A Work in Progress: The Benefits of Early Recruitment for the Summer Institute

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Author: Anne-Marie Hall, Roger Shanley, and Flory Simon

Summary: This monograph from the Southern Arizona Writing Project describes site leaders’ process of restructuring their recruitment and pre-institute experiences for their summer institute. By starting recruitment efforts earlier and building in deeper pre-institute events focused on the development of demonstration letters and related mentorship, fellows were able to get a better start in preparing their demo lessons. An additional benefit was that this new sequence offered the site to increase the diversity of participants.

Helping Teacher-Writers Begin to Write

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Author: Troy Hicks, Anne Elrod Whitney, James Fredricksen, and Leah Zuidema

Summary: How can we best support our own and our colleagues as teacher-writers? In this chapter from Coaching Teacher-Writers: Practical Steps to Nurture Professional Writing, planners and leaders will find constructive strategies to motivate teacher-writers to begin, sustain, and complete professional writing. A valuable resource for facilitators, the chapter offers, “descriptions of key practices…developed over years of coaching, teaching, and collaborating with K12 teachers who write about classroom instruction, teacher research, or advocacy for better policy and pedagogy.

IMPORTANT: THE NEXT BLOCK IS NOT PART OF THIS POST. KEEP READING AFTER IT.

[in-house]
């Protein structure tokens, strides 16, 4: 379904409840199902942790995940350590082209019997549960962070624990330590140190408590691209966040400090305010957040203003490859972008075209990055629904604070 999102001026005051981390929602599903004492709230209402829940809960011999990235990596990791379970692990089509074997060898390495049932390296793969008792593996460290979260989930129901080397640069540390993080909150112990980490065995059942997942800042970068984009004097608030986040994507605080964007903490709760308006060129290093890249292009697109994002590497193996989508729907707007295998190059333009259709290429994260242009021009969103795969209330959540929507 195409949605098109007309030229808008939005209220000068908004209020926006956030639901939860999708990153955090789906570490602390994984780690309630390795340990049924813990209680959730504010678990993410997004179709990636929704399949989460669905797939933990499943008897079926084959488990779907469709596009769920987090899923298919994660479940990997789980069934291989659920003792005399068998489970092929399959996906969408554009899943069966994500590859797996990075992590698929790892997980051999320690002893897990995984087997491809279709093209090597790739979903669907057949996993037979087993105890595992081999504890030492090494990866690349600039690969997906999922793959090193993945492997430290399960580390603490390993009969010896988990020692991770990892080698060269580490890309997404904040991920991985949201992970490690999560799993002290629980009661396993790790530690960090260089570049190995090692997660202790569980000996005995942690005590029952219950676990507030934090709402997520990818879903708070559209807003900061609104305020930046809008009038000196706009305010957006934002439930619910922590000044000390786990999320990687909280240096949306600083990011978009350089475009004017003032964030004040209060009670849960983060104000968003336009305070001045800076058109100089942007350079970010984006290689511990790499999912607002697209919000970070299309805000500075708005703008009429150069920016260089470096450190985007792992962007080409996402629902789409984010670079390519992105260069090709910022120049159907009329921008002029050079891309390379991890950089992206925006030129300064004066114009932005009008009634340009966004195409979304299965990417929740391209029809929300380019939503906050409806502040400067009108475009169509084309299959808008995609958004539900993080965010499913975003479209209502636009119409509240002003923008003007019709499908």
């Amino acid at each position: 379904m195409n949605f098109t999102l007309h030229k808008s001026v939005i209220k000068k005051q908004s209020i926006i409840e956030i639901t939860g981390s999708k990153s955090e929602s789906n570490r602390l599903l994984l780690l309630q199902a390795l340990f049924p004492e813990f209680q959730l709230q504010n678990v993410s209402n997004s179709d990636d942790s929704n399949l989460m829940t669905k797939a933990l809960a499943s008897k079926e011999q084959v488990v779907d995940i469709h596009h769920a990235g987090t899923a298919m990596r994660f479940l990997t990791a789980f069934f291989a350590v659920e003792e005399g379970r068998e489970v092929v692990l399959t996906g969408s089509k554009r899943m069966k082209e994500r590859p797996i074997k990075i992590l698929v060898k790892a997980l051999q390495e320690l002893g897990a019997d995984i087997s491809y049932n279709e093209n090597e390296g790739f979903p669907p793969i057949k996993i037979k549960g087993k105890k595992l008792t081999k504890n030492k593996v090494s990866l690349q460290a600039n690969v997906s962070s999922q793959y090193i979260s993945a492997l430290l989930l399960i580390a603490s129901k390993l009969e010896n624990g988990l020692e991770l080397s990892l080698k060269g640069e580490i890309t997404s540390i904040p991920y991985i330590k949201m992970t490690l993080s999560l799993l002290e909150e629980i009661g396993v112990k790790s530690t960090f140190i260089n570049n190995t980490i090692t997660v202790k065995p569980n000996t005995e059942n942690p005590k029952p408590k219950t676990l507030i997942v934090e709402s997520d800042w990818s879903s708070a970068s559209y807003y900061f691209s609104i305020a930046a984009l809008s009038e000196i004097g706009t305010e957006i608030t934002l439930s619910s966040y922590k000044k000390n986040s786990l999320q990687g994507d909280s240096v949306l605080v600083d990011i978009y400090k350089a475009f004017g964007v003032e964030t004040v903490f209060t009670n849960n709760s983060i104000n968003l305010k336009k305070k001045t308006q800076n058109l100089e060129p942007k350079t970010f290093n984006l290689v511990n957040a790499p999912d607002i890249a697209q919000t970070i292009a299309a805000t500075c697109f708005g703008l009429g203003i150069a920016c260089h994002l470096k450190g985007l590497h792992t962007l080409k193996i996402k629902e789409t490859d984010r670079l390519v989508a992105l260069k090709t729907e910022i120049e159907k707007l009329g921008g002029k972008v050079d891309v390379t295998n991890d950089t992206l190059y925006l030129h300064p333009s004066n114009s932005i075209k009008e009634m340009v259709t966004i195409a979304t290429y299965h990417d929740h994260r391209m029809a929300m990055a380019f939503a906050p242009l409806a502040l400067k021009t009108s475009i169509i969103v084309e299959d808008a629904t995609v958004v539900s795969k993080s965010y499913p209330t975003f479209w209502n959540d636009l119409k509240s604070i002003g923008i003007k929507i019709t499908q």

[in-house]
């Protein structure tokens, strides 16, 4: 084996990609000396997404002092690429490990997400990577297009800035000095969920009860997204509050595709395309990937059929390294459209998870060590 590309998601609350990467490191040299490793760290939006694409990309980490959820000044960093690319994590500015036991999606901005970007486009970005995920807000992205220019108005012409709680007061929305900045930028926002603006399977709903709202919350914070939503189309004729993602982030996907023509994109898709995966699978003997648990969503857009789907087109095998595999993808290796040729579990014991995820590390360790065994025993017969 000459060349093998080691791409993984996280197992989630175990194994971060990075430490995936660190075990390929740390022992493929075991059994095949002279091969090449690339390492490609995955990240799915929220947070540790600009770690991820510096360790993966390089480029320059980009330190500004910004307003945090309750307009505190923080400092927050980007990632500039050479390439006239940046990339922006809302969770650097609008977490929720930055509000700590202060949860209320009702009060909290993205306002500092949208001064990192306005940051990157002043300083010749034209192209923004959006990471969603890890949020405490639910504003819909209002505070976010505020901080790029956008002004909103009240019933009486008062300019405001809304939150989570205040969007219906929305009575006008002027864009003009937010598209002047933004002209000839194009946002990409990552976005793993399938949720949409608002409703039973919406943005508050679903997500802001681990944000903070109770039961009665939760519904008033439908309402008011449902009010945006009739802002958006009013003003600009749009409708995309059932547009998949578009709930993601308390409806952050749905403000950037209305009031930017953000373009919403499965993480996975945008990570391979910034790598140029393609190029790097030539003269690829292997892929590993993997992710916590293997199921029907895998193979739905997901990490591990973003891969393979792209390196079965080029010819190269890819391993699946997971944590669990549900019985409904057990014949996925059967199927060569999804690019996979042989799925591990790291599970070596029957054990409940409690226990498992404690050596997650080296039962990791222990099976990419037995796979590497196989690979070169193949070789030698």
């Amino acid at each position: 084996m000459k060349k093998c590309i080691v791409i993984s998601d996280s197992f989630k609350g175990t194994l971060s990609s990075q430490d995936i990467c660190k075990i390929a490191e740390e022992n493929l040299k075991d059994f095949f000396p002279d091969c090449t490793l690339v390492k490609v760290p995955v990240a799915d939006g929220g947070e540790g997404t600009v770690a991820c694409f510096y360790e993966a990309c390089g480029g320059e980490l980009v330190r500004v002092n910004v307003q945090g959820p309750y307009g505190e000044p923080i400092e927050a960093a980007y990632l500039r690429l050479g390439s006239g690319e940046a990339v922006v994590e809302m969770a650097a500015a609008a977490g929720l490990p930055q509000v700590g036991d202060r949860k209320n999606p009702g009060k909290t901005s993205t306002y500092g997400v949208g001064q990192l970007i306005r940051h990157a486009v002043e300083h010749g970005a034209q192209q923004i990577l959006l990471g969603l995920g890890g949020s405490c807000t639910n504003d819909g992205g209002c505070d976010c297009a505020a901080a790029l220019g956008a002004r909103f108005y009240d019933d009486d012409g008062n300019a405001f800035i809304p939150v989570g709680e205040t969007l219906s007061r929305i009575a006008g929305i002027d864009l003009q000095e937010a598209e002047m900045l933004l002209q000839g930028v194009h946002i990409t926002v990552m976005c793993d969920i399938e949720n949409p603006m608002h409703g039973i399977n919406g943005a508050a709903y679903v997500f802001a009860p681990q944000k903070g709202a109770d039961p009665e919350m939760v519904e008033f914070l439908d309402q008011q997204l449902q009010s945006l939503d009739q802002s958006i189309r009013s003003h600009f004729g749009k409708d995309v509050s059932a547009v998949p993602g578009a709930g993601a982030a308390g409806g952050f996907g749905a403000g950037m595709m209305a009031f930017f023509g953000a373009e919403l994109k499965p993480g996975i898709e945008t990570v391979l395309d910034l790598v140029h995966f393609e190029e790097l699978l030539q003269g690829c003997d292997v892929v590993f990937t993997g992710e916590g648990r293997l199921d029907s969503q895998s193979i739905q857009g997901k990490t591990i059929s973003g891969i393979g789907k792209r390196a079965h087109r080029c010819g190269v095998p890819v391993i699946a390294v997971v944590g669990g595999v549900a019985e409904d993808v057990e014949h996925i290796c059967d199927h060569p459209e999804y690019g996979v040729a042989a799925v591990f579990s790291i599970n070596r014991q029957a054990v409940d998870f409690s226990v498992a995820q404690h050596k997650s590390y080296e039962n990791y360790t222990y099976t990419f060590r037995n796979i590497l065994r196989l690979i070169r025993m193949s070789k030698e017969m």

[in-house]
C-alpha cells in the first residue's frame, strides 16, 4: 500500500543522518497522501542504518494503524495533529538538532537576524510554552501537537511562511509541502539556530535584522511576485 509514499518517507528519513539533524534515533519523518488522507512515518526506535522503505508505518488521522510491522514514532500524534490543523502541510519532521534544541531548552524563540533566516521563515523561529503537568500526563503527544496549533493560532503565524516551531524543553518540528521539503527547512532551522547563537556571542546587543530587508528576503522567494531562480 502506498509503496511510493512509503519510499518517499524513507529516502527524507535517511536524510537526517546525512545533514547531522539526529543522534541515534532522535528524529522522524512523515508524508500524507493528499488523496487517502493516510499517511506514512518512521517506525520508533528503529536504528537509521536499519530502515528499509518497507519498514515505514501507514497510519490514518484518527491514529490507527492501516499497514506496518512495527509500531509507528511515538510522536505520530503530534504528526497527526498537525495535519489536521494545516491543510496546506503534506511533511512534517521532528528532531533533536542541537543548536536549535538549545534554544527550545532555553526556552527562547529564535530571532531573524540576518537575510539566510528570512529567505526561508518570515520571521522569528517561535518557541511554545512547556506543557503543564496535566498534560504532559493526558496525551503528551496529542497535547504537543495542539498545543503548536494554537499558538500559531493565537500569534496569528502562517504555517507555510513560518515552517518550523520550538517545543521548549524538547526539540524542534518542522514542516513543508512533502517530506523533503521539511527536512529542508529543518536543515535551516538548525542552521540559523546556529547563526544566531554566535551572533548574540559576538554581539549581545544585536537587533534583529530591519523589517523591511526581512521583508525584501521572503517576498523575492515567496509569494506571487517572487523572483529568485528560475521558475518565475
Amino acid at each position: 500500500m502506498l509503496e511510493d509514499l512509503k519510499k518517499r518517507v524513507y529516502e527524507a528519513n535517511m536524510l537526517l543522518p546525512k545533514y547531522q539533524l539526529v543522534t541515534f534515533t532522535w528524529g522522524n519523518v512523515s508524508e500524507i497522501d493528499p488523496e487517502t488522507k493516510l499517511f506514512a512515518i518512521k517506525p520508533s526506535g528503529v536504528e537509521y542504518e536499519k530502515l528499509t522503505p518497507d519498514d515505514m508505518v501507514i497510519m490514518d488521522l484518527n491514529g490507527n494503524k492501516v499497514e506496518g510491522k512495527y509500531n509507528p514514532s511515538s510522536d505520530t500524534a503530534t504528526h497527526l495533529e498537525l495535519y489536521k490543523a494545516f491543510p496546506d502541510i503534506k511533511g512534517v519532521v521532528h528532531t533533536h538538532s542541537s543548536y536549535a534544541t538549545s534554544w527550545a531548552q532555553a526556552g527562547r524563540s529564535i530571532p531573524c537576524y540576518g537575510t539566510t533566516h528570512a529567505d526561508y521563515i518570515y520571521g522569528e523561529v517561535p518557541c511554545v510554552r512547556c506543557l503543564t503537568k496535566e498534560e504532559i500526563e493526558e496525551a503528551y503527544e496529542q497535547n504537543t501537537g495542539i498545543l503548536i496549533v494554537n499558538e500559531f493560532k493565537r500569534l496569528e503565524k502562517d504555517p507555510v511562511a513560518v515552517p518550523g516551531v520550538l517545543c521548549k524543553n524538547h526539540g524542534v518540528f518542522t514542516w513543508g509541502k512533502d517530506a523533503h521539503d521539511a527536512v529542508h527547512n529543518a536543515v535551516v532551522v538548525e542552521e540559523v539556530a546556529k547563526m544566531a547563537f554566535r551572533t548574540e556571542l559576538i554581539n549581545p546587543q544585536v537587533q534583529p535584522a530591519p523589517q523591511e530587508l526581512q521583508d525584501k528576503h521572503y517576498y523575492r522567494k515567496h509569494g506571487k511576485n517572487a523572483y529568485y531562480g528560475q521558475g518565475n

One-Day Workshops for Outreach and Revenue

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Author: Catherine Quick

Summary: Many writing project sites raise funds by offering a series of one-day open workshops over the course of a school year. This list of workshops offered by one site in 2013 may inspire teacher-leaders at other sites to think about how they could develop similar one-day programs in their own service area. (Note: the ongoing, updated schedule is available here)

From Annual Conference to Saturday Seminars: New Forums to Present Teachers’ Work

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Author: Katie McKay

Summary: Leaders at the NWP site at Rutgers University describe how they reframed their annual conference, in which new teacher-leaders first present their work, as a more informal series of Saturday workshops. The workshop series preserved the opportunity for new teacher leaders to conduct their first professional development session while eliminating the costs of a formal conference (keynote, food, etc.). In addition, the site also shares its unique model for assuring a predictable number of attendees. Includes a sample workshop schedule.

School Partnerships: A Year of Professional Development

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Author: Mark Dziedzic